$27 Million Verdict Against R.J. Reynolds for Cancer Victim
- Plaintiff had lung removed due to cigarette addiction
- Thousands of lawsuits pending against big tobacco companies
- First payouts by big tobacco expected to be made today
Emmon Smith, a minister in Mariana, Florida, started smoking when he was a 13-year-old boy in 1944. Despite numerous attempts to quit, he couldn’t kick the addictive habit until he was forced to in 1992 by a cancer diagnosis and subsequent removal of one of his lungs.
Smith sued tobacco company R.J. Reynolds in 2008, and in March of this year a jury awarded him $10 million in compensatory damages and $20 million in punitive damages; however, they found the plaintiff 30 percent at fault so he will receive only $7 million of the compensatory award, for a total of $27 million.
The Smith case was just one of more than 8,000 lawsuits against tobacco companies stemming from a 1990s class action known as the Engle case. In 2000, a Florida jury awarded class members a stunning $145 billion in punitive damages, finding that cigarettes are dangerous, addictive, carcinogenic, and most importantly, that tobacco companies knew all this and lied about it. “They found that tobacco was a defective product, that the companies were negligent, guilty of fraud, caused various diseases including lung cancer, were involved in conspiracy to defraud the American people and on and on,” says Stuart Ratzan of the Ratzan Law Group.
Justice at Last
Among the diseases found to be caused by smoking were aortic aneurysm, bladder cancer, cerebral vascular disease, cervical cancer, chronic obstructive pulmonary disease, coronary heart disease, esophageal cancer, kidney cancer, laryngeal cancer, lung cancer, complications of pregnancy, oral cavity/tongue cancer, pancreatic cancer, peripheral vascular disease, pharyngeal cancer and stomach cancer.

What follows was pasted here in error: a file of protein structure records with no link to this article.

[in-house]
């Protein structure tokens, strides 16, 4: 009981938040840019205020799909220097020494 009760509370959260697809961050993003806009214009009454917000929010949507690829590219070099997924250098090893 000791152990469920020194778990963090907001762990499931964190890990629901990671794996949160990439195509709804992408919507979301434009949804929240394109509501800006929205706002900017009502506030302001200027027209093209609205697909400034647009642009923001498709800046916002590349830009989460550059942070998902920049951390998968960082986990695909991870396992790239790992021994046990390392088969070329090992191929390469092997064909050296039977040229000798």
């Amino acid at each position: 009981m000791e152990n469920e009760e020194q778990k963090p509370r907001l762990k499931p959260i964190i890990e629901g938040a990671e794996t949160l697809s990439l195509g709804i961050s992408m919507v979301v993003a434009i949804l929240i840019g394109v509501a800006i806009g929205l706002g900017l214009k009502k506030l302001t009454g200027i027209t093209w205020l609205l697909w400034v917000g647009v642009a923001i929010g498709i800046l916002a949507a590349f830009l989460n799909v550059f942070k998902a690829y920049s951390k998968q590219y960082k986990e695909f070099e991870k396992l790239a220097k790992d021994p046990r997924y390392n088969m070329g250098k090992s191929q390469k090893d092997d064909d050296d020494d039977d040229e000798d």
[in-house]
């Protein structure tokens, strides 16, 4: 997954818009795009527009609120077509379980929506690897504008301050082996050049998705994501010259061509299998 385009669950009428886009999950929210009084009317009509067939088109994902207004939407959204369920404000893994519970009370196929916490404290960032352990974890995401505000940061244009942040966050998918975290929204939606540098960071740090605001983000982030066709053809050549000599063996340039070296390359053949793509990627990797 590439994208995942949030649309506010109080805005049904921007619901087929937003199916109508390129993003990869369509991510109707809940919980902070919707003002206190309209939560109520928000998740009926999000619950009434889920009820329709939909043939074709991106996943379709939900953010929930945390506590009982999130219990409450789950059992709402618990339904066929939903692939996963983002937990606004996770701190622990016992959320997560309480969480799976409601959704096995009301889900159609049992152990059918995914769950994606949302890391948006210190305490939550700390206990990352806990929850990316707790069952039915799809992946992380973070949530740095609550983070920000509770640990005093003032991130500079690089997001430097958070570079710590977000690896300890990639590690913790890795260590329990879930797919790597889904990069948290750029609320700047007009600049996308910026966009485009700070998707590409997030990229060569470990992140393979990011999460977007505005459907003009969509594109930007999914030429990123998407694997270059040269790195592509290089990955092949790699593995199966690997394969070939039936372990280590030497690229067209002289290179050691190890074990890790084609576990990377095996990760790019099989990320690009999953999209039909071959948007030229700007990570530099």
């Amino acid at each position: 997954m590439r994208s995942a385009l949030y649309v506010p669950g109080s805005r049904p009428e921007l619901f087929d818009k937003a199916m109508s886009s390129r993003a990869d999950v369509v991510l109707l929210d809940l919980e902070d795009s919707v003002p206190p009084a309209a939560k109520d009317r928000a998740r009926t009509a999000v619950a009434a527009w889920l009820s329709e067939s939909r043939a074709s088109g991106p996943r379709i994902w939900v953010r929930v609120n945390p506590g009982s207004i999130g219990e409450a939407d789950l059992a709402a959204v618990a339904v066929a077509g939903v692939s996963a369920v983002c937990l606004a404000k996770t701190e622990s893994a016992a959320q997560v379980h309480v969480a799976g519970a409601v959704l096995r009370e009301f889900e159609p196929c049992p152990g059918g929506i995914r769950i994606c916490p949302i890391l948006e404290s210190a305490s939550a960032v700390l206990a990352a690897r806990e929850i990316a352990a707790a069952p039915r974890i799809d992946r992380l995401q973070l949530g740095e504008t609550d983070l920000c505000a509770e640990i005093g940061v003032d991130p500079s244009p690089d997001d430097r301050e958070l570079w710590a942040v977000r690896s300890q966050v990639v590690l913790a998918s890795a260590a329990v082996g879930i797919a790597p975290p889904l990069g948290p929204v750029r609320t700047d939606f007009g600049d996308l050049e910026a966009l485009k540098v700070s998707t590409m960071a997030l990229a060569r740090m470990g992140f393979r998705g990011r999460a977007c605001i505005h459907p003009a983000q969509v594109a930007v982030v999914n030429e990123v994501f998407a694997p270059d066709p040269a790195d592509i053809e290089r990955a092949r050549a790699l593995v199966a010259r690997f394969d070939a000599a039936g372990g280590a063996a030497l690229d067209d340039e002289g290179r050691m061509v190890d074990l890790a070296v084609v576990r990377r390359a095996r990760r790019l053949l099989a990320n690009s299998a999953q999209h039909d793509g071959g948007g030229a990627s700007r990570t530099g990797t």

However, the Florida Supreme Court overturned the $145 billion punitive part of the Engle award in 2006. “The Supreme Court ruled that individual plaintiffs would have to file suit for damages individually,” Ratzan explains. “Punitive damages had to be reversed and each member of the class had to file a case to prove how much damages they were entitled to.”
Today thousands of suits are still pending. “Plaintiffs have to prove they were addicted to cigarettes, that cigarettes caused them lung cancer, or pulmonary disease, or one of the other diseases,” says Ratzan.
Earlier this month the United States Supreme Court declined to hear an appeal filed by R.J. Reynolds over a $28.3 million award, and today the company is expected to finally pay out the damages it owes in the first two Engle progeny cases, with thousands left to go. “Maybe one day the class will get its justice,” Ratzan says.